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Squeezing More Guice from Your Tests with EasyMock

  • July 12, 2007
  • By Dick Wall
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Wrapping Up

If you download the accompanying source code project for this article and look at the EasyMock implementation, you will see the whole example fleshed out, and with an extra test not covered here as well; it demonstrates multiple expected calls to getTaxRateForCustomer, returning different values for different customer instances. This allows you to test that Invoice returns different totals depending on different customer instances and tax rates. You always can get pretty inventive with your testing and should do so. EasyMock makes it simple and quick to come up with all sorts of different scenarios, including test failures, exceptions, even simulating bad data conditions (what would your code do if TaxRateManager happened to return a negative number, or not a number, and so forth?).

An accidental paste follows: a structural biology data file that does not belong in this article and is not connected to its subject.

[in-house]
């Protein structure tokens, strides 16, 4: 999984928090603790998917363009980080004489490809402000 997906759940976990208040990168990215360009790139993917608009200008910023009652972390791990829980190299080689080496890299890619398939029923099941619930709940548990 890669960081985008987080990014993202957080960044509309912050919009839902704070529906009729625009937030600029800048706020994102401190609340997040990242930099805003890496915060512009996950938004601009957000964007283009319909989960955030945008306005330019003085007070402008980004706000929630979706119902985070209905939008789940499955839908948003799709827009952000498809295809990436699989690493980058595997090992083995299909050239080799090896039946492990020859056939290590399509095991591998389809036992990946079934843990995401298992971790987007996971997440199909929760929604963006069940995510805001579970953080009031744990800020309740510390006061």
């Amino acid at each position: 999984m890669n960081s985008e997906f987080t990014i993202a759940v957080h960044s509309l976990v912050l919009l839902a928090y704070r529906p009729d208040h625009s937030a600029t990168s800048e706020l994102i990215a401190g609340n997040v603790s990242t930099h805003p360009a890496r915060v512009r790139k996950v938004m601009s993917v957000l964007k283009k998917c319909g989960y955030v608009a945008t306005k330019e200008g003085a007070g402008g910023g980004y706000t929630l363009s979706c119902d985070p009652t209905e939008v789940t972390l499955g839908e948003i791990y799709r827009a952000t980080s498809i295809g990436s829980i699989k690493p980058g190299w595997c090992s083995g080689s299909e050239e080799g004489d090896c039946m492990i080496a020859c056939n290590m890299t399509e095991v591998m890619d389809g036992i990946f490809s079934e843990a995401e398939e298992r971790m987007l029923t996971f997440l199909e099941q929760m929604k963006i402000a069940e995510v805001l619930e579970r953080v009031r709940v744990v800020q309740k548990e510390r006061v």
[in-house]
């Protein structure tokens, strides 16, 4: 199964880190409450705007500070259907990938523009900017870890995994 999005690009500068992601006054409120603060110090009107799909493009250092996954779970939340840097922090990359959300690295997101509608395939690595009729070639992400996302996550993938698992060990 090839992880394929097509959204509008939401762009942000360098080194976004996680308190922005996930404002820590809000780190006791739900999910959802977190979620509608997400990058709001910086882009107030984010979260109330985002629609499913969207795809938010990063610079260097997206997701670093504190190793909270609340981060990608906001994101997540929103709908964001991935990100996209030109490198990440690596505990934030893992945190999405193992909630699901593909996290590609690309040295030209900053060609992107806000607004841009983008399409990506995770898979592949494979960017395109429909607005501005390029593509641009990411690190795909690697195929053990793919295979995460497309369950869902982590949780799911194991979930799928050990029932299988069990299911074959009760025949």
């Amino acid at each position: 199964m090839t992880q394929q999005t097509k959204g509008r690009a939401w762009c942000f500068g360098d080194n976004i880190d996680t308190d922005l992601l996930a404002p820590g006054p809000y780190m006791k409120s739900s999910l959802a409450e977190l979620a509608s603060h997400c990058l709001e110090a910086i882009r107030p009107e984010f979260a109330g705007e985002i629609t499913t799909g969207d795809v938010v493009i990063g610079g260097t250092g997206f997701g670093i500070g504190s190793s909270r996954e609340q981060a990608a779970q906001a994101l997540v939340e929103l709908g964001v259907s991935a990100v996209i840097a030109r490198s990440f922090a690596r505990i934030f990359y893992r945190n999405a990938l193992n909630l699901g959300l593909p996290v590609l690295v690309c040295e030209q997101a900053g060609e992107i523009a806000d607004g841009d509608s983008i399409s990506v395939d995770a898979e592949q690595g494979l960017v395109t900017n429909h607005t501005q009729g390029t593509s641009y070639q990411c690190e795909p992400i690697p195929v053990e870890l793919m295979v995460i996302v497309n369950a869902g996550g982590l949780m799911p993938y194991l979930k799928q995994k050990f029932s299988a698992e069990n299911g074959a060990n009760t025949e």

When chatting with Bob Lee about this article, he uttered the statement "Guice and EasyMock could have been made for each other." Certainly the two in combination make for an extremely compelling solution to unit testing just about any code you can think of.

Is Guice then a one trick pony? Clearly it is great for testing, but is that all it is useful for? Emphatically no! Guice was actually created with quite a different use in mind, that of breaking up dependencies in large systems, and it is that I shall talk about in the next article. From my point of view, this is a far more interesting and important use of Guice. Tests are a great way of grasping what Guice can do, but once you understand the techniques of dependency injection, you can move on to more advanced situations where it can be of use.

About the Author

Dick Wall is a Software Engineer at Google based in Mountain View. He also co-hosts the Java Posse podcast, a regular Java-centric news and interviews show that can be found at http://javaposse.com.





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